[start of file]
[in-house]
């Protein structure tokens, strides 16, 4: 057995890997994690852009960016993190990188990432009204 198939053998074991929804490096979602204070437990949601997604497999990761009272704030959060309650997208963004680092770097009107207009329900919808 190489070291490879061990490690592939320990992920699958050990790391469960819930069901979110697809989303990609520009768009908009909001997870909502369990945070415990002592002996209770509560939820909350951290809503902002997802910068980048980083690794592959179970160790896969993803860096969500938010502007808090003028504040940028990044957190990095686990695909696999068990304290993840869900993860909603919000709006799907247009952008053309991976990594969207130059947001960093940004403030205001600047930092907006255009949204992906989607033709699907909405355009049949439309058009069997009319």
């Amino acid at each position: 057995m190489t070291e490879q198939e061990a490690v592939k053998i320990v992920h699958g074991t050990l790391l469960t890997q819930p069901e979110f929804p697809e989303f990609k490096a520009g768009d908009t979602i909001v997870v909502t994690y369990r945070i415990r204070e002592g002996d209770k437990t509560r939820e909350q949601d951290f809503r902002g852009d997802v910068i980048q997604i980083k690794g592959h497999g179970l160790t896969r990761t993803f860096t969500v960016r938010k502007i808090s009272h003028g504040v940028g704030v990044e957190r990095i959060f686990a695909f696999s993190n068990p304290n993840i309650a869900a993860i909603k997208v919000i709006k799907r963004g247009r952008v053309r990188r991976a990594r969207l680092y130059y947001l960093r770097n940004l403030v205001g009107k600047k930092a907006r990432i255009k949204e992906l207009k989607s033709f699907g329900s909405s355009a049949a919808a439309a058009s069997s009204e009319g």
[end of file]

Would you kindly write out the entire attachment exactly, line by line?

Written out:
[in-house]
């Protein structure tokens, strides 16, 4: 057995890997994690852009960016993190990188990432009204 198939053998074991929804490096979602204070437990949601997604497999990761009272704030959060309650997208963004680092770097009107207009329900919808 190489070291490879061990490690592939320990992920699958050990790391469960819930069901979110697809989303990609520009768009908009909001997870909502369990945070415990002592002996209770509560939820909350951290809503902002997802910068980048980083690794592959179970160790896969993803860096969500938010502007808090003028504040940028990044957190990095686990695909696999068990304290993840869900993860909603919000709006799907247009952008053309991976990594969207130059947001960093940004403030205001600047930092907006255009949204992906989607033709699907909405355009049949439309058009069997009319």
């Amino acid at each position: 057995m190489t070291e490879q198939e061990a490690v592939k053998i320990v992920h699958g074991t050990l790391l469960t890997q819930p069901e979110f929804p697809e989303f990609k490096a520009g768009d908009t979602i909001v997870v909502t994690y369990r945070i415990r204070e002592g002996d209770k437990t509560r939820e909350q949601d951290f809503r902002g852009d997802v910068i980048q997604i980083k690794g592959h497999g179970l160790t896969r990761t993803f860096t969500v960016r938010k502007i808090s009272h003028g504040v940028g704030v990044e957190r990095i959060f686990a695909f696999s993190n068990p304290n993840i309650a869900a993860i909603k997208v919000i709006k799907r963004g247009r952008v053309r990188r991976a990594r969207l680092y130059y947001l960093r770097n940004l403030v205001g009107k600047k930092a907006r990432i255009k949204e992906l207009k989607s033709f699907g329900s909405s355009a049949a919808a439309a058009s069997s009204e009319g």